Reinventing the Role of the Tier 1 SOC Analyst

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The role of the Tier 1 Security Operations Center (SOC) Analyst varies across organizations, but almost always includes activities such as monitoring security dashboards and logs to triage [CS1] events and alerts of potential threats, intrusions and indicators of compromise. The Tier 1 analyst also typically performs initial analysis and investigation into potentially malicious activity. 

This is a tedious job since as a Demisto survey reveals: “Alerts are on the rise leaving today’s security teams bombarded with an average of 174,000 per week” and that “45% of respondents stated that their security tools generated too many alerts.” This sense of being overwhelmed by the sheer volume of alerts contributes to alert fatigue, loss of morale, and ultimately turnover.

In a CRITICALSTART survey of more than 50 SOC professionals across enterprises, more than a third had lost a quarter or more of their SOC analysts in less than 12 months

Because of Managed Security Services Providers and Managed Detection and Response providers, more than a third of SOC professionals had lost a quarter or more of their SOC analysts in less than 12 months, according to the “Voice of the Analyst” study.

This turnover is happening amidst a global gap of nearly four million cybersecurity positions according to (ISC)2. Given the enormous security talent shortage, constantly trying to replace SOC analysts isn’t sustainable and is bound to force change. Rather, organizations are leaning on cutting-edge technology that can improve the productivity of security analysts, whether they're outsourcing some of the work or managing it all in-house.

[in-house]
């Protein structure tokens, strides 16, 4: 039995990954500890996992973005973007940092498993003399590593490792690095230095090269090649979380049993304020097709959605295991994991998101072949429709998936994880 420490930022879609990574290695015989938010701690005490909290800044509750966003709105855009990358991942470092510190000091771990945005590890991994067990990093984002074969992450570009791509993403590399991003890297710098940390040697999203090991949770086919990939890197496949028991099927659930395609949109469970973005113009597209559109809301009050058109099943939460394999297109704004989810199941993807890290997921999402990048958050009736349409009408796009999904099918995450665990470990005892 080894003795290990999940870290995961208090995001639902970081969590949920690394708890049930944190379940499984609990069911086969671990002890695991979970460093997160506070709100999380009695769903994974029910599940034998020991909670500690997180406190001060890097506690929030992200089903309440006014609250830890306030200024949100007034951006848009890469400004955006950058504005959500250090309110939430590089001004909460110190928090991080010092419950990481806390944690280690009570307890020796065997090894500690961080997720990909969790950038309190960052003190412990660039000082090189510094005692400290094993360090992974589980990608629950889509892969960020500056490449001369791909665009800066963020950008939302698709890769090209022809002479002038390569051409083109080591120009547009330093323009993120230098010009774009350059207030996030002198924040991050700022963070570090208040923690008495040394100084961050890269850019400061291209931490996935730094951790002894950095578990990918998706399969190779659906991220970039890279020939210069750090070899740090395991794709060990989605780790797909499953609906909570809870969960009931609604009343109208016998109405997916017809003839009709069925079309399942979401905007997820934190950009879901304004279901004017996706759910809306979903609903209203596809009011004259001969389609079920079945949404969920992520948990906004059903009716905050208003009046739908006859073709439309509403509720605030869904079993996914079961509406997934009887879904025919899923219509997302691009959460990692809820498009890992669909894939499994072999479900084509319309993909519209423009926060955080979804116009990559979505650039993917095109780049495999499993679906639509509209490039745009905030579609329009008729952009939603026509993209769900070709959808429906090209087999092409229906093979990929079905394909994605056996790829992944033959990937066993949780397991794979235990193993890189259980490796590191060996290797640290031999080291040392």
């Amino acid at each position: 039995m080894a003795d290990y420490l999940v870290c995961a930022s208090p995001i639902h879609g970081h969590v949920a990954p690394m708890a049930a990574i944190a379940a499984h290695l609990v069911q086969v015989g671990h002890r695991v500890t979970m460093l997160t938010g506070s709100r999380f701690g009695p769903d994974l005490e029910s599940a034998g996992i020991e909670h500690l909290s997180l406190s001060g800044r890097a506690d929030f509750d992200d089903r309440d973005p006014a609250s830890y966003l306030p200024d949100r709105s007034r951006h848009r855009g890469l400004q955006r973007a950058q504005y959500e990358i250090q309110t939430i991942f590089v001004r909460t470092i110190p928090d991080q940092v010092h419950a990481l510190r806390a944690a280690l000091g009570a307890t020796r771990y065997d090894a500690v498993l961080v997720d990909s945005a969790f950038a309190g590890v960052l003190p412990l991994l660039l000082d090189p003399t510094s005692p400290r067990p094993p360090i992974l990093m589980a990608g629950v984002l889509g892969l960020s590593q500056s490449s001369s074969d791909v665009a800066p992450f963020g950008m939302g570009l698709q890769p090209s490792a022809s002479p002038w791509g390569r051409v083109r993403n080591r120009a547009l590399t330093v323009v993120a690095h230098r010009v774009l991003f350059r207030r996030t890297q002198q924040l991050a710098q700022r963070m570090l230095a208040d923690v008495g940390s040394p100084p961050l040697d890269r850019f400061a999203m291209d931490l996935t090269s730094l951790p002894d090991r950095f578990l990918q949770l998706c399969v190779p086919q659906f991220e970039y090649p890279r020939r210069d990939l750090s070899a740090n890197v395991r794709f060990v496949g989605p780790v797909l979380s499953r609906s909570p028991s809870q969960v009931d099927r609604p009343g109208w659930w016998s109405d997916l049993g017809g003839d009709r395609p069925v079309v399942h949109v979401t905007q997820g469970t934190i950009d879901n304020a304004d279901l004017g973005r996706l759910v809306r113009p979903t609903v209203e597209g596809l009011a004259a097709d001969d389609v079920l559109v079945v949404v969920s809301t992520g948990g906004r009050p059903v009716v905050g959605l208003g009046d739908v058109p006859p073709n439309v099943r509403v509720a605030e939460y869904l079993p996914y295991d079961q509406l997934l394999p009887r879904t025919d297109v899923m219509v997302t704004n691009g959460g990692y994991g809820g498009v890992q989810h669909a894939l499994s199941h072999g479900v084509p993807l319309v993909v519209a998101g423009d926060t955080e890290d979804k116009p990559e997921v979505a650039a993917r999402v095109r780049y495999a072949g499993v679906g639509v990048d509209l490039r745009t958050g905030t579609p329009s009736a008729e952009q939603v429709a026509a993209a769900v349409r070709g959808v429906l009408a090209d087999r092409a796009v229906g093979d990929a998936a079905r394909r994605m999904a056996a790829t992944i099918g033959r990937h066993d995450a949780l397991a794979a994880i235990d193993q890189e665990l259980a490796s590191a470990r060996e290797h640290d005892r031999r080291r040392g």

For example, Network Detection and Response (NDR) is an emerging technology that can help automate many of the time-consuming aspects of Tier 1 SOC Analysts’ work. Some NDR solutions make it possible to stop the avalanche of false positives that overwhelm and demoralize the Tier 1 SOC analyst These solutions use unsupervised machine learning to figure out what is normal and what’s anomalous.

Simply identifying something as anomalous does not mean it’s malicious. NDR can also understand what malicious behavior looks like using supervised ML to distinguish between benign and malicious anomalies. This dramatically minimizes false positives and improves the detection of high-risk activity.

Going one step further, some NDR solutions use a correlation engine to identify events that are connected as part of a single intrusion. By pulling security events together, NDR can provide a complete picture of the threat instead of isolated alerts.

For example, the NDR solution would understand that something was downloaded which, in turn, led to an infection, and then initiated a connection out to a botnet for command and control. After correlation, the analyst only sees intrusions that are highly likely to be real threats.  

Going a step further, organizations can use NDR or take advantage of NDR’s integration with firewalls, security orchestration, automation and remediation (SOAR) and other in-line security controls to execute automated response.  NDR provides these with accurate threat detection and relevant context to make these tools even more effective.  

With NDR, analysts can start to function more like Tier 2 analysts, focusing their time on solving incidents and protecting their organization. They can rely on NDR’s high-fidelity insights to eliminate time-consuming manual investigations of unknown objects and anomalous activity and to automate response.

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